DIY Hedging Gas Prices

 

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Gas Price History from GasBuddy.com
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Vanguard Energy ETF (VDE) History from Google Finance

Fuel prices at the pump are highly correlated with energy sector index funds (which invest primarily in oil since that’s the way the energy market is weighted) so if you want to smooth out your fuel budget you can do your own fuel hedging!

I would use the Vanguard Energy fund for the low expense ratio, if you open up an account with Vanguard you can trade commission free.   You have three options to buy this fund:

VDE (Vanguard Energy ETF)  ER: 0.14% – no minimum
VGENX (Vanguard Energy Fund Investor Shares) 0.34% – $3,000 minimum
VGELX (Vanguard Energy Admiral Shares) 0.28% – $50,000 minimum (for those of you with large SUVs).

First, open up a General Savings Vanguard account and figure out which fund you want to invest in.  If you don’t like trading on the market you’re better off with the mutual funds, but if you don’t have $3,000 to seed your mutual fund you’ll have to use the ETF or wait until you have $3,000.  You don’t have to start with an initial value, but the more gas prices go up higher than anticipated the better it is to have more funding there.  It’s best to start with an initial hedge of 2 to 3x your annual fuel budget.

From 2003 to 2013 gas prices rose roughly 10% per year, so we’ll count on that trend to continue.  Set your current year’s fuel budget 10% higher than last year (obviously adjusting for any differences in how much you think you’ll drive) and follow these four simple steps:

  1. Once a year transfer any leftover money in your fuel budget to your Vanguard account and buy the Energy fund.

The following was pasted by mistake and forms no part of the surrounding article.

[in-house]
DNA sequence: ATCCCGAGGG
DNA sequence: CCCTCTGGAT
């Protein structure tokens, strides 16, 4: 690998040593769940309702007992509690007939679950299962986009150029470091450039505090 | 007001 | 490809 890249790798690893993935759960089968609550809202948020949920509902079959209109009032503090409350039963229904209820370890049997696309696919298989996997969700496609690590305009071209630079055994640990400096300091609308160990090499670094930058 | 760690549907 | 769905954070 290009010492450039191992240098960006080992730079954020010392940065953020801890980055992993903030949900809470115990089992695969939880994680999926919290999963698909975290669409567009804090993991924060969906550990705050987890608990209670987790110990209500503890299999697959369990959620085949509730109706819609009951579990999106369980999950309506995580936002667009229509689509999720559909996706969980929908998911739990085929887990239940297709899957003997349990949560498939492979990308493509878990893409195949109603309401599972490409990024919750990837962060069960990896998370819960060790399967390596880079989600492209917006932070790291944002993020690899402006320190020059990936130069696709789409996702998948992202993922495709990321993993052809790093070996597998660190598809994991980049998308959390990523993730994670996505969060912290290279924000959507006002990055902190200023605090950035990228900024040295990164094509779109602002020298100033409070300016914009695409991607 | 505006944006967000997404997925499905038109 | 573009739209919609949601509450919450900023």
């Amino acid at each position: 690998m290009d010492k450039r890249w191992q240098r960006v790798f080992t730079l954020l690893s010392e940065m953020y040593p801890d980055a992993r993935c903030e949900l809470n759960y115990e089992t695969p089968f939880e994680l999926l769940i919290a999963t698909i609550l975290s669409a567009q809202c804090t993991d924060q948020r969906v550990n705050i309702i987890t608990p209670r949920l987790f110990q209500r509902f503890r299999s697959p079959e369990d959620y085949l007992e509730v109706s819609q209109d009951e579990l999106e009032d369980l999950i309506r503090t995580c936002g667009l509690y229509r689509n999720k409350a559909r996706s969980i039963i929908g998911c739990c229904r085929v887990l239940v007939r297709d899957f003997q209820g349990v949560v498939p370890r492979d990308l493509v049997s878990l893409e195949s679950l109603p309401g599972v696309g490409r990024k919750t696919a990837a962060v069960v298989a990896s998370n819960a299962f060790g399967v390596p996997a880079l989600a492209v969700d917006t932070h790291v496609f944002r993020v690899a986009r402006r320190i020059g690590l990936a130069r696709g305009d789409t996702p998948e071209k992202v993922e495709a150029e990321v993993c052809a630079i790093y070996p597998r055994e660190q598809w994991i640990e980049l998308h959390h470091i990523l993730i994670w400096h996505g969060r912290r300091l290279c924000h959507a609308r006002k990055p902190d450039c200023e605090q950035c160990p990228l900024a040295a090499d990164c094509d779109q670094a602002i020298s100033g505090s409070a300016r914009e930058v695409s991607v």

2. If you exceed your fuel budget, once a year or once a quarter sell enough shares of the Energy fund to cover the amount you’re over budget and transfer it into checking.  Don’t sell any lots you haven’t held for at least a year so that you avoid paying capital gains tax.

  3. If the market drops below your cost basis it’s time to do some tax-loss harvesting by exchanging it for a different fund (probably utilities) then exchange it back after 30 days.  Use the loss to offset future gains on your taxes.  If you have no gains to offset you can deduct up to $3,000 per year against regular income (check your particular tax situation first).

  4. Set your fuel budget 10% higher for next year and repeat.

I ran the numbers as if someone who consumes 1000 gallons of fuel annually started doing this in 2003.  With a $3000 initial seed into his Energy fund.  How did he do?  He would come out $4252 ahead (excluding taxes), saving roughly $425 per year on fuel in addition to the benefits of having a predictable fuel budget (hedging paid for $1920 of his fuel costs).

Energy Hedge Analysis

So why does this work?  Because Fuel and Oil company values are correlated it forces you to buy when the market is lower (and your price of gas goes down) and sell when the market is higher (and the price of gas goes up).  You are in effect putting in place an investment strategy developed by Michael Edelson called Value Averaging.  This is different than Dollar Cost Averaging where you put the same amount of dollars in regardless of the market, Value Averaging amplifies the affect.  Of course, there’s no guarantee it will always work.

Energy Hedging

And the end result is you have predictable fuel costs…

Backtest Hedging vs Not Hedging

Disclaimer: I don’t hedge fuel prices myself, but I don’t even fill up once a month.

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